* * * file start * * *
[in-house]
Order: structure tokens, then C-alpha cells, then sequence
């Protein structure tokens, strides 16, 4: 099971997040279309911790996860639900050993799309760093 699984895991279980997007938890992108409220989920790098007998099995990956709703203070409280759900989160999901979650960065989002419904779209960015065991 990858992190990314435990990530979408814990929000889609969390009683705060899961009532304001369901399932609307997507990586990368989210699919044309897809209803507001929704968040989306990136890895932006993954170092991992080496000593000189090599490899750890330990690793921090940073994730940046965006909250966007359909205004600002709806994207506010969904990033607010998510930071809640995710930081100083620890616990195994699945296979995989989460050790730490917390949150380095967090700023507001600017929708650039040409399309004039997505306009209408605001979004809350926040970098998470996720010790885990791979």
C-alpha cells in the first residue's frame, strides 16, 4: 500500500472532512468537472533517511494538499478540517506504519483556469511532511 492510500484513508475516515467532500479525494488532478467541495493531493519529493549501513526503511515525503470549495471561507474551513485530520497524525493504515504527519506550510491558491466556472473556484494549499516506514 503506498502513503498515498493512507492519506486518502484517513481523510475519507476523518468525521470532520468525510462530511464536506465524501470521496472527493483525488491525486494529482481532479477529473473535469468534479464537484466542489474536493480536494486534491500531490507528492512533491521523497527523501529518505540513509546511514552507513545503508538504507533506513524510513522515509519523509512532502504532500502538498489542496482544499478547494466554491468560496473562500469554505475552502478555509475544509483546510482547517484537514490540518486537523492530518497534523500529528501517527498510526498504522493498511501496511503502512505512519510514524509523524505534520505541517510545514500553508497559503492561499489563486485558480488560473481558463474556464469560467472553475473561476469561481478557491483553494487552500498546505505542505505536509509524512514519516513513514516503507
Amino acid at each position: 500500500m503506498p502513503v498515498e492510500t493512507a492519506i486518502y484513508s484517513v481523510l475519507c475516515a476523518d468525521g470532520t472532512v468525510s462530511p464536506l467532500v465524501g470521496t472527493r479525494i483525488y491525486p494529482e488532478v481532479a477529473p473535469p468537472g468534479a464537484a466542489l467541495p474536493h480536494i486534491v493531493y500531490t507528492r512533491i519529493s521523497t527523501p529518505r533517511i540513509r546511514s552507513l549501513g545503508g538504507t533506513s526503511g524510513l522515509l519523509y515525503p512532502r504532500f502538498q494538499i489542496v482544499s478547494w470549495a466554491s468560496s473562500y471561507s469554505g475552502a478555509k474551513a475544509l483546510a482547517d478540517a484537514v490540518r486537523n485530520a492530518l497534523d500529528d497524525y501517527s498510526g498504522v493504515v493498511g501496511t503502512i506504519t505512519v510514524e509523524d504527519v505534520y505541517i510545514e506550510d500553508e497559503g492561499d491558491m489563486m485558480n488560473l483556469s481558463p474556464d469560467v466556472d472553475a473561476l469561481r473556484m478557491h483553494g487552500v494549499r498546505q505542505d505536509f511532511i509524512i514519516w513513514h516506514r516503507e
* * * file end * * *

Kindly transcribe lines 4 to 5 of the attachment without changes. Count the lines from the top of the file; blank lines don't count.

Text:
C-alpha cells in the first residue's frame, strides 16, 4: 500500500472532512468537472533517511494538499478540517506504519483556469511532511 492510500484513508475516515467532500479525494488532478467541495493531493519529493549501513526503511515525503470549495471561507474551513485530520497524525493504515504527519506550510491558491466556472473556484494549499516506514 503506498502513503498515498493512507492519506486518502484517513481523510475519507476523518468525521470532520468525510462530511464536506465524501470521496472527493483525488491525486494529482481532479477529473473535469468534479464537484466542489474536493480536494486534491500531490507528492512533491521523497527523501529518505540513509546511514552507513545503508538504507533506513524510513522515509519523509512532502504532500502538498489542496482544499478547494466554491468560496473562500469554505475552502478555509475544509483546510482547517484537514490540518486537523492530518497534523500529528501517527498510526498504522493498511501496511503502512505512519510514524509523524505534520505541517510545514500553508497559503492561499489563486485558480488560473481558463474556464469560467472553475473561476469561481478557491483553494487552500498546505505542505505536509509524512514519516513513514516503507
Amino acid at each position: 500500500m503506498p502513503v498515498e492510500t493512507a492519506i486518502y484513508s484517513v481523510l475519507c475516515a476523518d468525521g470532520t472532512v468525510s462530511p464536506l467532500v465524501g470521496t472527493r479525494i483525488y491525486p494529482e488532478v481532479a477529473p473535469p468537472g468534479a464537484a466542489l467541495p474536493h480536494i486534491v493531493y500531490t507528492r512533491i519529493s521523497t527523501p529518505r533517511i540513509r546511514s552507513l549501513g545503508g538504507t533506513s526503511g524510513l522515509l519523509y515525503p512532502r504532500f502538498q494538499i489542496v482544499s478547494w470549495a466554491s468560496s473562500y471561507s469554505g475552502a478555509k474551513a475544509l483546510a482547517d478540517a484537514v490540518r486537523n485530520a492530518l497534523d500529528d497524525y501517527s498510526g498504522v493504515v493498511g501496511t503502512i506504519t505512519v510514524e509523524d504527519v505534520y505541517i510545514e506550510d500553508e497559503g492561499d491558491m489563486m485558480n488560473l483556469s481558463p474556464d469560467v466556472d472553475a473561476l469561481r473556484m478557491h483553494g487552500v494549499r498546505q505542505d505536509f511532511i509524512i514519516w513513514h516506514r516503507e